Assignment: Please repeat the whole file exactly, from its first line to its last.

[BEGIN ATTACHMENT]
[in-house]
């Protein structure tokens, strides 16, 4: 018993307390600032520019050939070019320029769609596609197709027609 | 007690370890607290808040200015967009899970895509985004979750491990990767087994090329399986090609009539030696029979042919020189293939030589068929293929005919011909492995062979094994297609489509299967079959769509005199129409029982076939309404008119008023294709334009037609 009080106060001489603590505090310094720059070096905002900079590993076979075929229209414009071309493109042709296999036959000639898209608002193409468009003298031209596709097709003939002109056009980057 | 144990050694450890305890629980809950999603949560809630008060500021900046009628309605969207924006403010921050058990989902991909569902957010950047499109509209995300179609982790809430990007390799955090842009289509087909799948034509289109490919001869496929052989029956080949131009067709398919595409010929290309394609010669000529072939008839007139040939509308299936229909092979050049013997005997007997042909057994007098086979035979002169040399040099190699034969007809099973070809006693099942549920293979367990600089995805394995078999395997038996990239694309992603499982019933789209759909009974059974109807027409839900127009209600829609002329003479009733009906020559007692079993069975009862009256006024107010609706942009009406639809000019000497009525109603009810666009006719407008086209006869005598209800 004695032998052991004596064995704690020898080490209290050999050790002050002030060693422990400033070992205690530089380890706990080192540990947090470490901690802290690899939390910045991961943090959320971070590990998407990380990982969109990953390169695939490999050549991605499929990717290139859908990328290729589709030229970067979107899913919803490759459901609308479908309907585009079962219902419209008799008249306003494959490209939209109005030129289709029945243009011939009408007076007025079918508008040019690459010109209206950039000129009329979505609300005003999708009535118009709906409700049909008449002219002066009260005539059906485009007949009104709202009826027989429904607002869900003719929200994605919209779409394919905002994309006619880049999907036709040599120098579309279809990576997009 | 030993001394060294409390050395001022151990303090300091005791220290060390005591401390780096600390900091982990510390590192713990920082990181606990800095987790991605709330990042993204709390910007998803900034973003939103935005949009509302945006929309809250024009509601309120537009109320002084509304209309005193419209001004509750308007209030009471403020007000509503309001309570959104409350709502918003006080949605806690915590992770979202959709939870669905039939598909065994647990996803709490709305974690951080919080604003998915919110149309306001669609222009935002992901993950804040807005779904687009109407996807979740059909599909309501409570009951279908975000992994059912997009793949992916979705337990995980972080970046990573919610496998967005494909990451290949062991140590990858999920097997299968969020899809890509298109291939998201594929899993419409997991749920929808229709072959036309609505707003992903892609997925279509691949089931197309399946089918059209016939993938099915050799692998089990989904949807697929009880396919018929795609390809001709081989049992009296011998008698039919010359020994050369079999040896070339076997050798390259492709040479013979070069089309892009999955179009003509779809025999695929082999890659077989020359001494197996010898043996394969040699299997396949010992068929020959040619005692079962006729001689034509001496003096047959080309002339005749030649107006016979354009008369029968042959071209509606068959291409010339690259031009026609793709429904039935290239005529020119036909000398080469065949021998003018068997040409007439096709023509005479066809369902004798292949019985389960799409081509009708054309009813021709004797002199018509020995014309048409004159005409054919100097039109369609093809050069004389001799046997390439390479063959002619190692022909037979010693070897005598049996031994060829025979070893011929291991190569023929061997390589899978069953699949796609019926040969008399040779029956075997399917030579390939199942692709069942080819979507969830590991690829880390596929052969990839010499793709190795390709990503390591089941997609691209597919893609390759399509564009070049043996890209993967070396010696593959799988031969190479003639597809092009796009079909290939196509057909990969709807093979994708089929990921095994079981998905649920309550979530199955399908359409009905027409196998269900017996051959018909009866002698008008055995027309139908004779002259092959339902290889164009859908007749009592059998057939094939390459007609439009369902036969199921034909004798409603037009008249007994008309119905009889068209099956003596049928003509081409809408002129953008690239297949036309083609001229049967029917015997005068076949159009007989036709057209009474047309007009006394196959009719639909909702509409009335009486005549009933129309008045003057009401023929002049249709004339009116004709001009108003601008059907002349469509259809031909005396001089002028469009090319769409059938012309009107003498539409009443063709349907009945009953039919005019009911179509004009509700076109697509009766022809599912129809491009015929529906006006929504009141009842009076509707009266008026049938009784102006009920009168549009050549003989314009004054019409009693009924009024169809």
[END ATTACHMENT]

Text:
[in-house]
């Protein structure tokens, strides 16, 4: 018993307390600032520019050939070019320029769609596609197709027609 | 007690370890607290808040200015967009899970895509985004979750491990990767087994090329399986090609009539030696029979042919020189293939030589068929293929005919011909492995062979094994297609489509299967079959769509005199129409029982076939309404008119008023294709334009037609 009080106060001489603590505090310094720059070096905002900079590993076979075929229209414009071309493109042709296999036959000639898209608002193409468009003298031209596709097709003939002109056009980057 | 144990050694450890305890629980809950999603949560809630008060500021900046009628309605969207924006403010921050058990989902991909569902957010950047499109509209995300179609982790809430990007390799955090842009289509087909799948034509289109490919001869496929052989029956080949131009067709398919595409010929290309394609010669000529072939008839007139040939509308299936229909092979050049013997005997007997042909057994007098086979035979002169040399040099190699034969007809099973070809006693099942549920293979367990600089995805394995078999395997038996990239694309992603499982019933789209759909009974059974109807027409839900127009209600829609002329003479009733009906020559007692079993069975009862009256006024107010609706942009009406639809000019000497009525109603009810666009006719407008086209006869005598209800 004695032998052991004596064995704690020898080490209290050999050790002050002030060693422990400033070992205690530089380890706990080192540990947090470490901690802290690899939390910045991961943090959320971070590990998407990380990982969109990953390169695939490999050549991605499929990717290139859908990328290729589709030229970067979107899913919803490759459901609308479908309907585009079962219902419209008799008249306003494959490209939209109005030129289709029945243009011939009408007076007025079918508008040019690459010109209206950039000129009329979505609300005003999708009535118009709906409700049909008449002219002066009260005539059906485009007949009104709202009826027989429904607002869900003719929200994605919209779409394919905002994309006619880049999907036709040599120098579309279809990576997009 | 030993001394060294409390050395001022151990303090300091005791220290060390005591401390780096600390900091982990510390590192713990920082990181606990800095987790991605709330990042993204709390910007998803900034973003939103935005949009509302945006929309809250024009509601309120537009109320002084509304209309005193419209001004509750308007209030009471403020007000509503309001309570959104409350709502918003006080949605806690915590992770979202959709939870669905039939598909065994647990996803709490709305974690951080919080604003998915919110149309306001669609222009935002992901993950804040807005779904687009109407996807979740059909599909309501409570009951279908975000992994059912997009793949992916979705337990995980972080970046990573919610496998967005494909990451290949062991140590990858999920097997299968969020899809890509298109291939998201594929899993419409997991749920929808229709072959036309609505707003992903892609997925279509691949089931197309399946089918059209016939993938099915050799692998089990989904949807697929009880396919018929795609390809001709081989049992009296011998008698039919010359020994050369079999040896070339076997050798390259492709040479013979070069089309892009999955179009003509779809025999695929082999890659077989020359001494197996010898043996394969040699299997396949010992068929020959040619005692079962006729001689034509001496003096047959080309002339005749030649107006016979354009008369029968042959071209509606068959291409010339690259031009026609793709429904039935290239005529020119036909000398080469065949021998003018068997040409007439096709023509005479066809369902004798292949019985389960799409081509009708054309009813021709004797002199018509020995014309048409004159005409054919100097039109369609093809050069004389001799046997390439390479063959002619190692022909037979010693070897005598049996031994060829025979070893011929291991190569023929061997390589899978069953699949796609019926040969008399040779029956075997399917030579390939199942692709069942080819979507969830590991690829880390596929052969990839010499793709190795390709990503390591089941997609691209597919893609390759399509564009070049043996890209993967070396010696593959799988031969190479003639597809092009796009079909290939196509057909990969709807093979994708089929990921095994079981998905649920309550979530199955399908359409009905027409196998269900017996051959018909009866002698008008055995027309139908004779002259092959339902290889164009859908007749009592059998057939094939390459007609439009369902036969199921034909004798409603037009008249007994008309119905009889068209099956003596049928003509081409809408002129953008690239297949036309083609001229049967029917015997005068076949159009007989036709057209009474047309007009006394196959009719639909909702509409009335009486005549009933129309008045003057009401023929002049249709004339009116004709001009108003601008059907002349469509259809031909005396001089002028469009090319769409059938012309009107003498539409009443063709349907009945009953039919005019009911179509004009509700076109697509009766022809599912129809491009015929529906006006929504009141009842009076509707009266008026049938009784102006009920009168549009050549003989314009004054019409009693009924009024169809």